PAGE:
Congratulations to professor Naomi Norquay who was awarded the Hugh Taylor Prize earlier this summer for her article, “An Accidental Archive of the Old Durham Road: Reclaiming a Black Pioneer Settlement,” which appeared in Archivaria 81 (Spring 2016).
The citation for professor Norquay’s article reads written by an “accidental archivist,” this article is a fascinating, personal investigation of a disappeared community and its remaining textual, oral and material traces. Through her evocative prose, Norquay challenges the limitations of the official archive by turning to “the land as archival document,” both in a literal and a metaphorical sense. Norquay musters a range of scholarship including curriculum/education theory, archaeology, autobiographical studies, Black Canadian studies and Ann Cvetkovich’s idea of the “archive of feelings” and ties it neatly and specifically to elements of her case study. The reader is easily persuaded to look more closely at the recordness of seemingly unassuming material traces, arriving at an emotive (not merely rational) recognition of the limitations of traditional concepts of records and archives. This quietly beautiful article clearly demonstrates how enriching moving beyond the boundaries of a single discipline can be.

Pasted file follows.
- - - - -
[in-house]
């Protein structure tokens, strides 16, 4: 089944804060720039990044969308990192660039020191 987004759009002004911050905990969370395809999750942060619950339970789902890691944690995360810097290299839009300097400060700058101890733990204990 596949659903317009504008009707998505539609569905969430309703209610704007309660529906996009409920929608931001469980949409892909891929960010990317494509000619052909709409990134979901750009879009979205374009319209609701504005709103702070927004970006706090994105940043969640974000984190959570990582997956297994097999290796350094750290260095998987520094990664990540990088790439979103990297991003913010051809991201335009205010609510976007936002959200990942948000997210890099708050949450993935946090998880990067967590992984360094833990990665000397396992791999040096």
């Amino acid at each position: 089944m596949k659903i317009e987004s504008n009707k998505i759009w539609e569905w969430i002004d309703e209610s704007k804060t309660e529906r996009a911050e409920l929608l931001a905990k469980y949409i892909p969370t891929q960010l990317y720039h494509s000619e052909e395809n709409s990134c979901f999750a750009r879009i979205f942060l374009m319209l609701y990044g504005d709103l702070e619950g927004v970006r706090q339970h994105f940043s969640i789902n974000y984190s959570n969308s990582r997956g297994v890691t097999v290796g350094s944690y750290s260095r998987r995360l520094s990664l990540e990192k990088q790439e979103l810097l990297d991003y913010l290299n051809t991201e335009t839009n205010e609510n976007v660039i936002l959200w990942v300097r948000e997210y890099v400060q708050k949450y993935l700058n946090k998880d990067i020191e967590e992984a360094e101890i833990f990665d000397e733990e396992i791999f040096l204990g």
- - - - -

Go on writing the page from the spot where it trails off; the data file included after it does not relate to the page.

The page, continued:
The Hugh A. Taylor Prize was established in 2006 to honour the doyen of Canadian archival thinkers whose wide range of scholarly publications sparked the Canadian archival imagination. The prize is awarded annually to the author of the Archivaria article that presents new ideas or refreshing syntheses in the most imaginative way, especially by exploring the implications of concepts or trends from other disciplines for archival thinking and activity, and by extending the boundaries of archival theory in new directions.